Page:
The painting of the mounted drummer and private of the 15th Light Dragoons is by David Morier and is part of a collection at Wilton House, featured (in monochrome) in the Journal of the Society of Army Historical Research no 74 in 1940. The coloured illustration on the right is by Pierre Turner, taken from British Cavalry Uniforms Since 1660 by Michael Barthorp. The musicians at this time wore reverse coloured coats so that the coat was green with red collar and cuffs. But the striking feature is the profusion of red and white lace. There are also hanging sleeves behind his shoulders with red and white chevron shapes. The shabraque is green with an edging of white lace with a red centre.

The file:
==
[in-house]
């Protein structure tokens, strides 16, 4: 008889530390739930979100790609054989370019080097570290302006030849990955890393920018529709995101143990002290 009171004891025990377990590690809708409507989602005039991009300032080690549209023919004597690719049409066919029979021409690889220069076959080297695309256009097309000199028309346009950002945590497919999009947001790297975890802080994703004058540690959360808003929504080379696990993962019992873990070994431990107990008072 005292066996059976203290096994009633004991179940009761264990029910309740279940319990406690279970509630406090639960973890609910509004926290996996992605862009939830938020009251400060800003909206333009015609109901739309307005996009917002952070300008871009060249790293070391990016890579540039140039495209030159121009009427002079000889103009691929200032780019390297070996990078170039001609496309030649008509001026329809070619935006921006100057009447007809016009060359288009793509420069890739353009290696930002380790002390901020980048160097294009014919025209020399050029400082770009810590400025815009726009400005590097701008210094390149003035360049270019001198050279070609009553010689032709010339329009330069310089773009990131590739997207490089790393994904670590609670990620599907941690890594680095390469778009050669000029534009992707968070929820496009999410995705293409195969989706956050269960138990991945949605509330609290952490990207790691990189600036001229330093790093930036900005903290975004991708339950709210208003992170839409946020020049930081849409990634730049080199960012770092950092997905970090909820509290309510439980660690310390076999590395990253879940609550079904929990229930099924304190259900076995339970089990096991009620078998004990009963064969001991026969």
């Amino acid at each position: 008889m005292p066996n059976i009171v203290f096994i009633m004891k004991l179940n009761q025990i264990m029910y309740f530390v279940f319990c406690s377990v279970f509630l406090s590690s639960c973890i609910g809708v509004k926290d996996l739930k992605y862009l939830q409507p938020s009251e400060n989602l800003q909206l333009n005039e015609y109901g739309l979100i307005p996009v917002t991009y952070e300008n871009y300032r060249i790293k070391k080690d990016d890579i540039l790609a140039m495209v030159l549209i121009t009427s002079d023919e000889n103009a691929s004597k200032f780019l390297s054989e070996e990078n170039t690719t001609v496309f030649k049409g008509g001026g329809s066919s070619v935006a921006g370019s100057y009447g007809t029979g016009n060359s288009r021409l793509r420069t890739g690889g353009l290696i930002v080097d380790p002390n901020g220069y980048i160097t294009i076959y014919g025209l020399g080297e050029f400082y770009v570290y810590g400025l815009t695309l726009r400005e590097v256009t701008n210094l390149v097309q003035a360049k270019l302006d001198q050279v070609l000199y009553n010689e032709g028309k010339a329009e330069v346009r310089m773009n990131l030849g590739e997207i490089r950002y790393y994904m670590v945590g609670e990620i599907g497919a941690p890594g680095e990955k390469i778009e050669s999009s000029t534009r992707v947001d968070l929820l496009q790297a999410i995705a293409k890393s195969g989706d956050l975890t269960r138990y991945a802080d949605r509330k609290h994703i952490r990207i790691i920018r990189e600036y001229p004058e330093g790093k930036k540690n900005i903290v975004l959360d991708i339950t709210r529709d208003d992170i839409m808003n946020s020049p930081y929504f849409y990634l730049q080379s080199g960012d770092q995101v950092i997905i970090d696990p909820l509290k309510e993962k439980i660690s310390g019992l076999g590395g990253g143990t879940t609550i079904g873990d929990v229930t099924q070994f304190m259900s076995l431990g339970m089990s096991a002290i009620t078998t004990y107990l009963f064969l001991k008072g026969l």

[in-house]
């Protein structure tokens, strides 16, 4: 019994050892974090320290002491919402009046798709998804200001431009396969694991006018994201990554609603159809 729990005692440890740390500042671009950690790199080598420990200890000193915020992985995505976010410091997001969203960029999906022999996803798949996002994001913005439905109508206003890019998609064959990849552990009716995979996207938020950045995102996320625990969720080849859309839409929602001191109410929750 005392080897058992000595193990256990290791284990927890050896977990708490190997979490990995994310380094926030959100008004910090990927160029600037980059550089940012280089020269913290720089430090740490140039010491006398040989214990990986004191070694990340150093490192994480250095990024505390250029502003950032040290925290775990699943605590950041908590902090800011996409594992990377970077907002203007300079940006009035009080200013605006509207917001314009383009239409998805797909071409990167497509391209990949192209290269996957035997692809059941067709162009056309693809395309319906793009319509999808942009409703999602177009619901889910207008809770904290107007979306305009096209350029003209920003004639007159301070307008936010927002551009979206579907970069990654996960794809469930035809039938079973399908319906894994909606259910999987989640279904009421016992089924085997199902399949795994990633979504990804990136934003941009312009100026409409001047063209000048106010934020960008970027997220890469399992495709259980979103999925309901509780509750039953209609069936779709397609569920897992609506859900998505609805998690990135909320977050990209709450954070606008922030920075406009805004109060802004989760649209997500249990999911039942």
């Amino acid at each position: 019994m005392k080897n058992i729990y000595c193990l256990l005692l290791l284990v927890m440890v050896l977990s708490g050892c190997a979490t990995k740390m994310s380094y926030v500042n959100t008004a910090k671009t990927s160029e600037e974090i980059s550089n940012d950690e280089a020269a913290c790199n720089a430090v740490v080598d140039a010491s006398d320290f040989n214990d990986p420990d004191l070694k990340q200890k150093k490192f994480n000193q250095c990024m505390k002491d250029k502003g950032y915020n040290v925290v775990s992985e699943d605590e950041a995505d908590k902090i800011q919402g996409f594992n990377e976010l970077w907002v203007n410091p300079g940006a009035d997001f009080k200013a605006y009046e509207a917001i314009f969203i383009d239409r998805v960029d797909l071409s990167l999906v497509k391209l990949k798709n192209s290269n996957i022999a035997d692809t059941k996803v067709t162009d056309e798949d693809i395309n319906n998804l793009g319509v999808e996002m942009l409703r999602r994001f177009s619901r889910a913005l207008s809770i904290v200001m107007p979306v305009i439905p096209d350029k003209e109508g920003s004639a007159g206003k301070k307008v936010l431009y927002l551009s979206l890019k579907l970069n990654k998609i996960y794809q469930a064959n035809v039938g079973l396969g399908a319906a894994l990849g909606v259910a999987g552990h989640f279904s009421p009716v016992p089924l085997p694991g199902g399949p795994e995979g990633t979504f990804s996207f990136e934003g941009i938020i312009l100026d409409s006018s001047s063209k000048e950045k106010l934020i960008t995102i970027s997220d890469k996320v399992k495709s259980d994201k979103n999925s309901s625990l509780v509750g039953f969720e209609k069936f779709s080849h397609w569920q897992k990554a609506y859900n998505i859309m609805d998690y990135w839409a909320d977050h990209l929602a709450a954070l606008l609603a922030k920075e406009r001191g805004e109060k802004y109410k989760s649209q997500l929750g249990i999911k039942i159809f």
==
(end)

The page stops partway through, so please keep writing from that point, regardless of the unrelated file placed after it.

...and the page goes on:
The drum has a stag and hound device which is also found on the regimental Guidons. There is a motto underneath: THE SWIFT, THE VIGILANT AND BOLD. It has been suggested that this is the crest of the Eliotts but it is not recorded at the Heralds College. The use of the drum was an infantry custom for communicating orders. And since dragoons were originally mounted infantry it was thought that they should also use the drum. But this drummer had a short existence in the 15th because an order of 1764 forbade the use of the drum and insisted on a brass trumpet instead.
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